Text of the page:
Clannad: After Story Part 1 (Episodes 1-12) (Cert 12)
3 Discs (Distributor: Manga Entertainment) Running time: 296 minutes approx.
Set shortly after the events of the first series, this whimsical slice-of-life anime continues, kicking off with a baseball game which serves to re-introduce the cast for the benefit of any forgetful viewers, before returning to the business of detailing the fateful lives of Tomoya Okazaki, Nagisa Furukawa and their fellow high school friends.
The first arc brings long suffering sidekick Youhei Sunohara to the forefront as his younger sister Mei shows up for a visit, worried because her older brother hasn’t figured out his future plans yet and fears he may end up a worthless lonely drifter. Mei’s plans to rectify this incur a number of interesting results, exhuming some of Youhei’s long buried demons in the process. Also stepping out from the shadows is Misae Sagara, the manager at the boy’s dorm, recalling a lost love from her youth as the show revisits its supernatural facet. Staying in this otherworldly vein, a tale of warring street gangs features Yukine Miyazawa, a meek young girl who spends her days in the a school library where she plays the role of unofficial nurse to injured members from both factions, in a dispute based around the absence of Yukine’s elder brother, gang leader Kazuto.
Finally our nominal protagonists Tomoya and Nagisa are back as the main focus, exploring their lives after graduation. Having been taken ill before the end of term, Nagisa is forced to miss school again and is forced to repeat her final year for a third time, forcing to go it alone as Tomoya and their friends have all moved on. This arc looks at Tomoya’s need for independence in his life as full time life at the Furukawa household – where he now lives – is a strain for him. He gets a job working with Yusuke Yoshino (whose history is explored in a later episode) as an electrician and finds himself a small but affordable flat where Nagisa spends most of her free time, playing the dutiful wife to Tomoya’s hard working husband. However, the proverbial “spanner in the works” is about to cause another disruption into their lives.
There is something quite divisive about the Clannad saga in how it manipulates the emotions of the viewer, with the evidence none more so palpable in this second outing. The set is to lure the audience in with some cutesy, almost farfetched comedy than BAM! – it hits you with a tragic, pitch black swerve which makes your heart jump and brings a lump top your throat – the moe characters designs suddenly possess on an unnerving air about them. Considering that the show’s origins are dating sims in which the player experiences acceptance or rejection and happiness or heartbreak based on their conversational choices, this covert cruelness is perhaps not that surprising after all.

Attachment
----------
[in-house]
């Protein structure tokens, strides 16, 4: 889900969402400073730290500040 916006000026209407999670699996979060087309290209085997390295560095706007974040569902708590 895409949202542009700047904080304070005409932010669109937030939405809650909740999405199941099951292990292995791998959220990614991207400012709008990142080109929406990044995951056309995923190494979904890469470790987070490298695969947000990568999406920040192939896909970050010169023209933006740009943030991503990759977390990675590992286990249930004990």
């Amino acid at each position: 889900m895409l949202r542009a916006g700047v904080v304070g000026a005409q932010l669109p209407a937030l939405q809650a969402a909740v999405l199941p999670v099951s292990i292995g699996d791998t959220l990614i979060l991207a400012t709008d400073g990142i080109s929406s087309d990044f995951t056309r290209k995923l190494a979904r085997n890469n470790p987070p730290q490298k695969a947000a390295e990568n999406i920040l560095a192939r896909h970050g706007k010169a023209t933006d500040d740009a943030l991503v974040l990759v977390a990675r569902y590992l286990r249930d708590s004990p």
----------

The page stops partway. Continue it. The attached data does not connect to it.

Exhibit A would be the opening arc featuring Mei and Youhei. Since the latter character is mostly the resident comic relief, the antics in this tale not only border on the ridiculous but relish in such subversion. Wanting Mei to butt out of his affairs, Youhei invents a false girlfriend, only finding one willing participant for this fraudulent role: Nagisa’s mother Sanae (who Youhei thinks is Nagisa’s sister)! Mei then recalls how Youhei was at his happiest playing football so she makes it her mission to have Youhei reinstated in the school football club, unaware of the reasons why he left it in the first place. This is where the mood changes literally on the turn of a page. The members of the football team are drawn in a completely different at style to the rest of the cast as if to deliberately separate them as the villains of the piece, and the dramatic turn brings with it some unsettling violence, reminding us that even in a brightly coloured world as the one the cast live in, humans have a darker side too. The tonal shift is jarring; the impact is stupendous; the effect is lasting.
By having two consecutive stories both centring around someone who has deceased, a theme prevalent in the first series, the arcs for Misae and Yukine feel more like fillers. This isn’t helped by the two leads hitherto being on the periphery but both tales are at least suitably entertaining and certainly tear jerking affairs for some viewers.
The final disc is where the real drama of the set lies. Post school Tomoya has finally shed his delinquent reputation and accepts his role as a working man with maturity and gusto, although wholly unprepared for the toll it quickly it takes on him and his relationship with Nagisa. While Nagisa is there before and after school to cook Tomoya’s meals they barely spend time together due to his tiredness. Having to break a promise to meet Nagisa for the sake of his job is one of the harsh realities of being a working man that hits Tomoya hard. Then a phone call about his father sets Tomoya into a downward spiral.
This revelation and the fall out concludes this volume, making the frustration one feels for Tomoya engendered by his father’s actions all the more unbearable knowing that the continuation is a couple of months away!
Thanks to reality TV talent shows the phrase “emotional journey” has become an overused, almost empty cliché to make one’s teeth itch but it is a perfect description for Clannad: After Story. Your gut will be wrenched, your tears will be jerked and your heart strings pulled – and you’ll have a few laughs along the way. Often darker and arguably more mature than its predecessor, this remains one of the more entertaining and satisfying anime titles currently on UK release.
Ratings – ****
Man In Black